Experiences during exchange visit to Scotland May 29th to 11th June 2015
As a community leader and head of a local NGO my mind was trained aspects of activities in school and at community level that contribute to better understanding of responsible global citizenship; sustainable community development; food and nutrition; empowering education and natural resources management.
Besides the activities in which all Kenyan delegates participated together as a group, I teamed up with Mr. Amos Gachuki the head teacher Michinda Primary school and stayed at Dounby Community School, visited Shapinsay community school, met teacher and students of Eday community school and had dinner with teacher Theo of Kirkwall Grammar School all in Orkney.
In the table below I capture some of my experiences in Scotland; lessons I learned from these experiences and my recommendation for improving the Kenyan situation.
The following outline the Activity / Experience, the Lessons Learned and Recommendations for Improving the Kenyan Situation
Participation in morning assembly in Dounby school
-The head teacher made a presentation on importance of values: honesty and truthfulness –The session was interactive allowing students to ask questions
-the forum was used to recognize participation and contribution of some students
-The assemble was “non-military like” where head teacher give orders and decrees
-Students were allowed to air their opinions which builds their confidence
-Recognizing contributions of students encourages them to be selfless and feel valuable
–head teachers of Kenyan schools and teachers should drop the military approach towards students and embrace more dialogue with them
-Assemblies are good forums for training students on values and general topics towards building responsible citizens
In nursery class students are exposed to a lot of play and socializing indoor and outdoor; introduced to basic practical skills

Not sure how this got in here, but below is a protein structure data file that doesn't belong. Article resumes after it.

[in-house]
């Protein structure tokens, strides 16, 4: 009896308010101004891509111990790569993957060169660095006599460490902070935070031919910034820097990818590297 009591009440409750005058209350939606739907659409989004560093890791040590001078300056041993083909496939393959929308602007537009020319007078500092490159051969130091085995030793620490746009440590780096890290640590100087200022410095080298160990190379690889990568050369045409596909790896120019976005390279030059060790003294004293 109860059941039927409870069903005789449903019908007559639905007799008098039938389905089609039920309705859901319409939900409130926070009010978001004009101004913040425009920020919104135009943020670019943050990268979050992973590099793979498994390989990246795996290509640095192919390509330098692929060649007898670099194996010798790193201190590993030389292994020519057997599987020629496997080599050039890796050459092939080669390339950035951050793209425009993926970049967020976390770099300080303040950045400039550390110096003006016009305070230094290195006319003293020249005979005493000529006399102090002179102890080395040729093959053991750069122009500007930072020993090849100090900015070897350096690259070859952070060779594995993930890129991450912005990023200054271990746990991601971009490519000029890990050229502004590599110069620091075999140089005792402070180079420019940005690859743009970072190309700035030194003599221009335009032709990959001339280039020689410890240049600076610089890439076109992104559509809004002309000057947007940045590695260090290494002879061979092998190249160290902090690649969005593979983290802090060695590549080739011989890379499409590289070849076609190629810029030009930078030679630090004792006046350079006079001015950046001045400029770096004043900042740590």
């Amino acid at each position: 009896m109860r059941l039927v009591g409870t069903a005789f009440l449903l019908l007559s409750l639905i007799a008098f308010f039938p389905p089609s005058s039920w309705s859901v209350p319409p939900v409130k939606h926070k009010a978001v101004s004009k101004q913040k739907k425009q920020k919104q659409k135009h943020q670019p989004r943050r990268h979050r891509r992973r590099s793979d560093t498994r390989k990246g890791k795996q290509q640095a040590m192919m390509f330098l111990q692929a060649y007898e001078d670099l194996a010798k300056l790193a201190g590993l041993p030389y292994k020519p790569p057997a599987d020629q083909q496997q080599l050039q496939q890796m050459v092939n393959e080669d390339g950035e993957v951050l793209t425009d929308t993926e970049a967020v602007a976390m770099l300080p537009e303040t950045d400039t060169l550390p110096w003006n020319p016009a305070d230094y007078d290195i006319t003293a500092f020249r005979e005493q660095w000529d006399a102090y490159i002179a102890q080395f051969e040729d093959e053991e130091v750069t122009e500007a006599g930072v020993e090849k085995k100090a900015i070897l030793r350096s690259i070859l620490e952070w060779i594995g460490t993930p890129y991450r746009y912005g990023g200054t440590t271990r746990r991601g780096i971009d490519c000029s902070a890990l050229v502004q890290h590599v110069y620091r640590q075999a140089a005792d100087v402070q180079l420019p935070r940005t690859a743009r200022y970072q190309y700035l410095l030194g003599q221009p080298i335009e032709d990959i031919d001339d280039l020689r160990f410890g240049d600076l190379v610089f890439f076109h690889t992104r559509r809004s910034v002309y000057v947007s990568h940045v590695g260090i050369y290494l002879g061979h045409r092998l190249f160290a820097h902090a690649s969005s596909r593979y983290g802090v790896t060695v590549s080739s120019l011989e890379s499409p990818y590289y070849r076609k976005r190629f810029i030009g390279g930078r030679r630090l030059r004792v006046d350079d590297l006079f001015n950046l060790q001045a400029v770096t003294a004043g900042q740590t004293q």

-Parents are allowed to volunteer and participate in teaching the young ones which strengthens the partnership between teachers and parents
-Older students in higher classes are also encouraged to guide and play with the young ones which builds responsibility in the older students
–in the Kenyan system parents are treated like “Outsiders” to the school system. Policy makers and school heads to recognize parents as important stakeholders and encourage them to volunteer their services towards improving learning and building a responsible school community
In Primary one class we found assistant teachers whose responsibility is to give individual teaching to students found to be “weak” in some topics. In the same class students supervised in brushing/cleaning their teeth
-Personalized attention and teaching helps students identify their own weaknesses and how to overcome them.
-The assistant teachers help the students to get to the same level with others
-Early introduction and training in dental hygiene is very important
-Kenyan teachers are strained by the large classes and don’t have assistants but this should not be excuse for not giving weak students personal attention
-While it is true that many students and schools have inadequate facilities, it is not enough excuse for not introducing the young ones to basic dental hygiene that can be based on locally available tree twigs used by adults
Participation with students in science excursion
-This type of experience helps students appreciate science and nature
-It guides them in self discovery and promotes teamwork
-Outdoor learning is hardly practiced in Kenya except where classrooms are inadequate.
-Students should be guided in learning and appreciating their rich biodiversity which could lead to them liking science
Participation with students in excursion to small scale farm. In Shapinsay we learned that a small scale farmer comes to school as trainer in gardening
-The farmer was willing to share skills and use his farm as a “classroom”
-Excursion enhances their knowledge and influences positively their attitude towards agriculture, science and food
-Students get the “feel” of gardening which understand how much these “unsung” heroes go through to feed all of us
-We should involve our neighbouring small scale farmers in school gardens to enable students to gain more practical skills
-visiting farms outside school should be encouraged to expose students to more biodiversity and enhance their knowledge on food and environment
-Hosting students and other visitors will give our small scale farmers more visibility and confidence
In the Shapinsay school with population of 25 students in different classes, composite teaching is practiced in which students of different levels are taught in one classroom by same teacher(s). In P3 & P4 class focus was mainly on individual and group tasks that also includes practical skills learning in cookery, introduction to carpentry, knitting etc. The life skills are important for all students irrespective of the careers they pursue in the future